DONNA: So you got to know everybody that rode buses regularly, probably with it?
DONNA: That was probably a lot of fun and they got on the bus and there’s this little kid.
MARK: Little munchkin, yes.
DONNA: How fun!
MARK: Yes, my dad would introduce me too. And so yes, I knew the regular riders. I saw dispatch at work. I saw maintenance at work and how drivers and maintenance people interacted and it’s exactly the same today as it was back then.
DONNA: That’s wonderful. It’s a nice thing to say that about any industry, isn’t?
MARK: Yes, it is.
DONNA: It’s the same customer service.
MARK: It really is. And I taught customer service at the college level for 10 years. And so that’s another aspect of it, where I was able to bring in real-life experience into– And I do it today, in my consulting. These are real things that happened. Let me tell you about, having me as an instructor, or as a consultant is kind of like, being with your grandfather.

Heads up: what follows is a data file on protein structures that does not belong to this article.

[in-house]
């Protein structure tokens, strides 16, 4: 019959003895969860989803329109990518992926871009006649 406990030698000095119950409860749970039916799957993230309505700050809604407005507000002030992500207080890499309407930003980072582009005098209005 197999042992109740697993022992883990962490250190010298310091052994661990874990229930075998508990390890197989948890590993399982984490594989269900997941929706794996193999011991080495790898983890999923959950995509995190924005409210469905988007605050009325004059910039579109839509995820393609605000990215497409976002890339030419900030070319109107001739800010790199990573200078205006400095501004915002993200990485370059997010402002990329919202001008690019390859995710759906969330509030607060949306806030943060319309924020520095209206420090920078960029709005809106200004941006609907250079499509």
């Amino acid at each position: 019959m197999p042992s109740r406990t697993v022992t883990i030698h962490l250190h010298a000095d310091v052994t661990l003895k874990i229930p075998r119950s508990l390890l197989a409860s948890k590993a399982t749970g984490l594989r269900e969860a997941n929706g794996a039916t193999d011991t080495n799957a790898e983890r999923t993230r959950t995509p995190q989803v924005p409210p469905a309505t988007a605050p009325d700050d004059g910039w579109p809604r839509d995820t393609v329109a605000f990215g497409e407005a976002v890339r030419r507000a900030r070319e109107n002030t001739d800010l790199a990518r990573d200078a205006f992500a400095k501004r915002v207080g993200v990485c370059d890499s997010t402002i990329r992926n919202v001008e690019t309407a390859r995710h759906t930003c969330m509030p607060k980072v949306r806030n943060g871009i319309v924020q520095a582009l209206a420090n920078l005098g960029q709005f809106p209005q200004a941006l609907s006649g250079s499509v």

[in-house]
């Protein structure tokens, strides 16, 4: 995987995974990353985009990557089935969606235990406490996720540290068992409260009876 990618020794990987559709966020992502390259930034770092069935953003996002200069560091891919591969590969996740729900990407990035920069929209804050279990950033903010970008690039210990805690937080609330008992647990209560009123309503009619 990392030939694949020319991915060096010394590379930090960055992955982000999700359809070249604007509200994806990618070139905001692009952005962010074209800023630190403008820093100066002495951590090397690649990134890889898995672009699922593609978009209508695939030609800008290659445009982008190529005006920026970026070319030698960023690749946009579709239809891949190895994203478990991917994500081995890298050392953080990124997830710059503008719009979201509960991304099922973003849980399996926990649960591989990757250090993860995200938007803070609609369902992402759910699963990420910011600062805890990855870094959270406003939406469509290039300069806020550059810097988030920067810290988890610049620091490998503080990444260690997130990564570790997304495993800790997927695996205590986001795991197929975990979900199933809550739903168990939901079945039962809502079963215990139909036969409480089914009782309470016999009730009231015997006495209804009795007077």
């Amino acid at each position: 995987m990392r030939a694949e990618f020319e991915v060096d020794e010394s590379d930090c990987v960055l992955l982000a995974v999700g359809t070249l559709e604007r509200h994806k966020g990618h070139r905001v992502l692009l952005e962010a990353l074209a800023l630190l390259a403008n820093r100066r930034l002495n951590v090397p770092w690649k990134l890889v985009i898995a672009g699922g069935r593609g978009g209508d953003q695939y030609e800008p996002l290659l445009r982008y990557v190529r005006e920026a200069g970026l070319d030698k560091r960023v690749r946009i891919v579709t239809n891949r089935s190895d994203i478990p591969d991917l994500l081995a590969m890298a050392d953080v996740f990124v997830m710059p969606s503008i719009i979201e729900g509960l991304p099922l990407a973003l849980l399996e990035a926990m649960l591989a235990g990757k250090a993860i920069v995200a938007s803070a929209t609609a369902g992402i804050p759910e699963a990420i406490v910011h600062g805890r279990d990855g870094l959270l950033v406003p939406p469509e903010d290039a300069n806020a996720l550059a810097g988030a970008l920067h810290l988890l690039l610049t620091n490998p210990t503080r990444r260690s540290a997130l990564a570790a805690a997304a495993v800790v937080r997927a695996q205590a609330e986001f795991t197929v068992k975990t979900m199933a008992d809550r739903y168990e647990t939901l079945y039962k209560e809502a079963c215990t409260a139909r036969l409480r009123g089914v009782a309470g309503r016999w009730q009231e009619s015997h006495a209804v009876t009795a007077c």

MARK: Stories for days.
DONNA: You’re not that old Mark. Well, what I want to talk to you about is you have a really neat service that you offer, which is your emergency preparedness.
DONNA: In companies, so in my world, in consulting and in the how do we move change through. Here’s what emergency preparedness means to me. What are we going to do if our employees all walk out the door because they’re mad? Very different than in your world
MARK: That’s true.
DONNA: So talk to me a little bit about your methodology and what you look at, and how you get businesses ready for the what-ifs.